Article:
In response to such complaints, Ronald Readmond, vice chairman, president and co-CEO of Wit Capital, casts doubt on the credibility of message boards. "Message boards are great places to complain because they’re totally anonymous," says Readmond who notes that the comments are often "specifically intended to move stocks." He adds the reason that investors don’t get IPOs "is that you don’t put your orders in fast enough, you don’t reconfirm quickly enough or you don’t meet the suitability tests to even purchase an IPO." He adds, "Those are unsophisticated people who don’t understand investment in IPOs."

But other comments on the Gomez site criticize Wit for not responding to e-mails, lacking knowledgeable staff to answer questions, being slow to execute orders and generally being ill equipped to handle customer service.

As for the complaints about service, Readmond says, "demand can be vertical in the Internet space, almost infinite demand that you have to respond to instantaneously," adding that the firm is beefing up its telephony to manage inbound call traffic as well as putting in technology, training people and outsourcing where it can.

Burke and a spokesman for the SEC both say it’s unfair to single out Wit because all retail investors, regardless of whether they use an online broker or not, have trouble getting access to IPOs. Online brokers that sell IPOs include Schwab, Fidelity, E*Trade, DLJ Direct and Discover Brokerage.

But some online brokers are blatantly implying that individuals will have access to IPOs if they open a brokerage account with a $2,000 minimum. "That’s why we are looking into this," admits the SEC spokesman.

Meanwhile, Richardson contends that her firm has an advantage over competitors such as Wit Capital. "Because FBR (the parent) is either lead or co-manager we have a supply of stock that we can distribute," she says.

Readmond disagrees, pointing out that FBR.com is held hostage to its parent "Freeman, Billings Ramsey and the quality of the deals that they have brought to market," adding, "they are not a top tier underwriter." By contrast, "Wit focuses on the quality of the company and we are agnostic about who the lead underwriter is," says Readmond citing Merrill Lynch, DLJ, Bear Stearns, Morgan Stanley, and Hambrecht & Quist. He contends that Wit has "been in more deals than anyone else," and "they’ve been top tier transactions." Indeed, that looks to be true. FBR was involved with a total of 15 deals this year through August 5, but was lead manager in only five IPOs, namely Corporate Executive Board, Proxicom, Careerbuilder, CAIS Internet and The MIIX Group. By contrast, Wit was involved in 42 IPOs, of which it was a co-manager in 21, and was a syndicate member in the other 21. This was more than double the number of securities offerings it made available to its customers from the first quarter, reports the July 20 earnings release.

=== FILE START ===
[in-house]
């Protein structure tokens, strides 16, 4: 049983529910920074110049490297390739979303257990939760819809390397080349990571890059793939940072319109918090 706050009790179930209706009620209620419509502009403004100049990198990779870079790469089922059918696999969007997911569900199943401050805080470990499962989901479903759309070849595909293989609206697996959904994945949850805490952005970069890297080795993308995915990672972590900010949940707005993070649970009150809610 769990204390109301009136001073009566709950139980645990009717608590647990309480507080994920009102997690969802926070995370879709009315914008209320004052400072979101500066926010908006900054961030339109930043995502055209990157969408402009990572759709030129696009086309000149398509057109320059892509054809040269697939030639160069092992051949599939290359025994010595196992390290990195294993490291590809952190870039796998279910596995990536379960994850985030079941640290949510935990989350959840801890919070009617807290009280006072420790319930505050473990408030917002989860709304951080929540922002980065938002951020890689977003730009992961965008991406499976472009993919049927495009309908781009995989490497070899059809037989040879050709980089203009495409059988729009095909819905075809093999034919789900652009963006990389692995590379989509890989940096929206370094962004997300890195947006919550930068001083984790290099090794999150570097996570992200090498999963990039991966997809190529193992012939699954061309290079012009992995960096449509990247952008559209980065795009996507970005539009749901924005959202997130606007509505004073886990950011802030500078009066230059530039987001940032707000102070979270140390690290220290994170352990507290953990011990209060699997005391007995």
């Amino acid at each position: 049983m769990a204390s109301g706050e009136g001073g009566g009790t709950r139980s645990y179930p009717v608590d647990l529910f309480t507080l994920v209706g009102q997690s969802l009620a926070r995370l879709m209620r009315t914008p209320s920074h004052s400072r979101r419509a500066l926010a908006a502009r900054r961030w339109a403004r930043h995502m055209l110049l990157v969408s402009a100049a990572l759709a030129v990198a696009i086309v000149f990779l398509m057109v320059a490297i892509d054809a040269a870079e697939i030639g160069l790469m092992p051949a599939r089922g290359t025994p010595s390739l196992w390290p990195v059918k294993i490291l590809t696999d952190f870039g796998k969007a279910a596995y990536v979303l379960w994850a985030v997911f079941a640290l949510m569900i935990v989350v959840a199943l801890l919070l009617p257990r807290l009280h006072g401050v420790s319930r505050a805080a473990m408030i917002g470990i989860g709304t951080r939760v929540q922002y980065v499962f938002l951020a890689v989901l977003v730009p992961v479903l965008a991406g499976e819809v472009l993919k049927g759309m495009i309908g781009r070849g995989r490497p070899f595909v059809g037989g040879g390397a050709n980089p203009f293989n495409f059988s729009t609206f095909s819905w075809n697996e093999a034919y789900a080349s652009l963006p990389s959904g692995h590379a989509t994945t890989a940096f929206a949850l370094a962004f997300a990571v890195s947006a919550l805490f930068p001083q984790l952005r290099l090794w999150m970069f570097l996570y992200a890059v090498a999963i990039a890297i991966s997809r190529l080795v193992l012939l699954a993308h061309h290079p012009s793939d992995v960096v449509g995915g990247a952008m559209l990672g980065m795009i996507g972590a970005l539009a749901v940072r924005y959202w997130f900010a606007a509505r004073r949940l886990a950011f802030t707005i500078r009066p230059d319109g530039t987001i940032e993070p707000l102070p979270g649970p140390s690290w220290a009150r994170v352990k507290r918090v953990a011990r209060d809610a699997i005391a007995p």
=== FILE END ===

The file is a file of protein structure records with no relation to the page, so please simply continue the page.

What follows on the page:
According to a spokeswoman for Wit, "in every deal that’s posted on the site, we’ve gotten shares." She also points that in the company’s 2nd quarter earnings report, the total shares underwrittten by Wit totalled 6.48 million, of which 5.97 million were retained by the company for sale to its customers–a 301% increase above the 1.49 million shares retained in the first quarter.

Although Goldman Sachs owns a 20% equity stake in Wit Capital, it was widely reported that Wit did not receive an allocation when Goldman went public in May. Yet, on Wit’s Web site, the Goldman IPO is listed among the previous offerings in 1999 and 1998 that Wit has been involved with, in addition to other hot Internet deals such as eBay, Stamps.com, Juniper Networks, Vertical Net and Wit Capital’s own IPO in June.

Ivy is Editor-at-Large for Advanced Trading and Wall Street & Technology. Ivy is responsible for writing in-depth feature articles, daily blogs and news articles with a focus on automated trading in the capital markets. As an industry expert, Ivy has reported on a myriad ... View Full Bio